Monday, 26 May 2008

Oiling limericks and dreams with combustible pink socks

On the up side, Bessy never tells a dreamer not to dream. On the down, she always stops a dreamer from dreaming by waking them with a sharp comment or brief limerick such as one from Jerry Markison's collection. Not that judicious comments shouldn't rouse one from pleasant slumber - it's just that it shouldn't be in the middle of a dream about wonderful places and lovely people, which is what I was dreaming this morning.

Being a Bank Holiday here on the South Coast (and presumably in other parts of the UK) Margaret had decided to hack some trees down and recast the garden as a scene from a morbid play neither of us had ever heard of nor cared to go and see, which made it doubly interesting. Somehow there was to be a confusion of ideas in the centre that would self-combust so as to end with a bang. Not sure where the ideas were coming from, but there were explosions going off all day at inopportune times. Fantastic.

Felix has never sat out a Bank Holiday in all the days they and he have been around, which is remarkable considering his penchant for absconding in an unforeseen way. That's what accounted for his telling me this morning that he'd just watched a failing cousin (who could not be related on account of his not being present at his own conception) playing a violin worse than the squeak of an un-oiled hinge on a green kitchen door. It would seem that all this had to do with code for some form of assault on our way of life, so Felix had done a brave thing and unscrewed the door. I couldn't quite see how this prevented the awful music, but Felix has a wonderful way of working.

Being a Bank Holiday, I haven't seen George and Cookie today. George did mention some sort of contest he was partaking in that involved cardboard and water and lots of pink socks. After I had mentioned carting a tonne of rubbish to the tip as a priority this weekend, Cookie said on Friday it was a disgrace that anyone considered a heavy-handed masseur as anything but worthy of the highest esteem. I didn't have a clue what she was talking about, but the garage is now quite empty.

Which, I suppose, was due in part to cutting a dream short and tackling reality, and due in another part to feeling heroic as explosions went off around me.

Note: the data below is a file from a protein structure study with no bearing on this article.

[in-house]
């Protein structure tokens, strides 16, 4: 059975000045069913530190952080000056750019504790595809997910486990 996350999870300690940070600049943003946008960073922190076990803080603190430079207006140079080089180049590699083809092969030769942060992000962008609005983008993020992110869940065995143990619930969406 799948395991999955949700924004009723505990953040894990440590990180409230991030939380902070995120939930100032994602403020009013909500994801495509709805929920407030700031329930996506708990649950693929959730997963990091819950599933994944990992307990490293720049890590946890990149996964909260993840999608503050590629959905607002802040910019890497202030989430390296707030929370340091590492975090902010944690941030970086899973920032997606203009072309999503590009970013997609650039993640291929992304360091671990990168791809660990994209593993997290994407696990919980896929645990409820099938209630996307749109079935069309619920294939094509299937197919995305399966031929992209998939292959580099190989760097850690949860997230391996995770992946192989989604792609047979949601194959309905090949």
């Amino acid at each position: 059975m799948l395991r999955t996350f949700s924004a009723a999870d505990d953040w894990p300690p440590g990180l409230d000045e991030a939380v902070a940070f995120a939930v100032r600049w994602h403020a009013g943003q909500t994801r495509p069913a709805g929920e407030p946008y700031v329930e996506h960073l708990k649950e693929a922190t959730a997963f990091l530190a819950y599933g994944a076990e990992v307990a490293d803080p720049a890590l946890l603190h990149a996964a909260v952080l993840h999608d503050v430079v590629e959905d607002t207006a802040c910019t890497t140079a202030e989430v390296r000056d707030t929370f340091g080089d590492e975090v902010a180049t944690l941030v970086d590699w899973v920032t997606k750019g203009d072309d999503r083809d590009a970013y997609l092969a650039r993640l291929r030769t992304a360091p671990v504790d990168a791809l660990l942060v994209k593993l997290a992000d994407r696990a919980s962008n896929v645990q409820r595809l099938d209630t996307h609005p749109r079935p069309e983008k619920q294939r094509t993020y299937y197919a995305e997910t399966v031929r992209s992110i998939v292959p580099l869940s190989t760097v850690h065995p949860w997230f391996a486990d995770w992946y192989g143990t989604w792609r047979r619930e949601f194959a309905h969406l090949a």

Sunday, 18 May 2008

Muesli in places people would never migrate to

There are places and there are people and there are places people seem unwilling to admit are places people shouldn't go. It was tricky, but Bessy managed to communicate this to Margaret as the latter balanced the ingredients of a bowl of muesli, one on top of the other, on the edge of Bessy's nose. I was rather surprised if only because Bessy has never shown the least bit of interest in the willingness of any being other than herself. Margaret seemed not to be phased and managed to communicate to Bessy the importance of always ending with a raisin.

Felix had wound up with unwilling participants in a devious mix up of salty water and fire crackers in the centre of Beijing. He was still there as we drank our tea together overlooking the English Channel and I listened to the echos of his archaic call to arms drifting across the world like swallows migrating from the Serengeti wearing knee length shorts and sartorial grins. I didn't bother asking him why.

George once absconded from a misconstrued cocktail of love and independence in the lower reaches of the River Congo, he told me on Friday. I asked if he didn't mean his independence was misconstrued over love and cocktails, as most seekers of such things belatedly find. He lifted his chin and looked at me down his nose. There are places, he said, that I should never be allowed to visit for I was sure to bind everyone interminably to hell. That's a pleasant thing to say, as far George goes.

Cookie welcomed me into the surgery with a jar of jellied miracles, which was great.

All this made me wonder if, like other misconstructed people, I seem to find places to be, willingly or not, where absconding is simply not an option. There's satisfaction in contemplating these things and coming to spurious conclusions about one's independence from it all.

Wednesday, 14 May 2008

Blowing eyelashes around chives and apparent memories

When the alium globes fill out their purple potential and the chive buds seem almost to flower, Margaret finds herself unable to prevent the urge to whoop and whing beside the bumble bees. It's a spectacle I love to observe, like a spring rite, an awakening of her natural soul.

Bessy, on the other hand, recalls that in the dying days of the previous year she buried the memory of a dormant dream somewhere that happens to be - as far as she recalls - beneath the chives. Which is why they always seem almost to flower.

George never did flower, according to his closest friends, so George tells me. Today his lashes were made up but not made up, or something I couldn't quite get to grips with. He let me know that there were days in his youth when he blew rings of eyelashes across lonely cafes and embraced the world in love. I said this sounded wonderful but he retorted that it wasn't about sounding but about seeing and being and loving. The conversation ended.

Cookie was apparently not apparent and so I didn't greet her. Don't ask me why we do this, but there are days when we're each invisible to the other. It makes for interesting dentistry as instruments pass about and teeth are filled without either the dentist or nurse being present. God only knows whether the patient is there or not.

Which makes one wonder if - like chives dug up by dogs - everything is just about to happen, but doesn't quite. Perhaps I ought just to humm and buzz and enjoy what is about to happen, just in case it doesn't.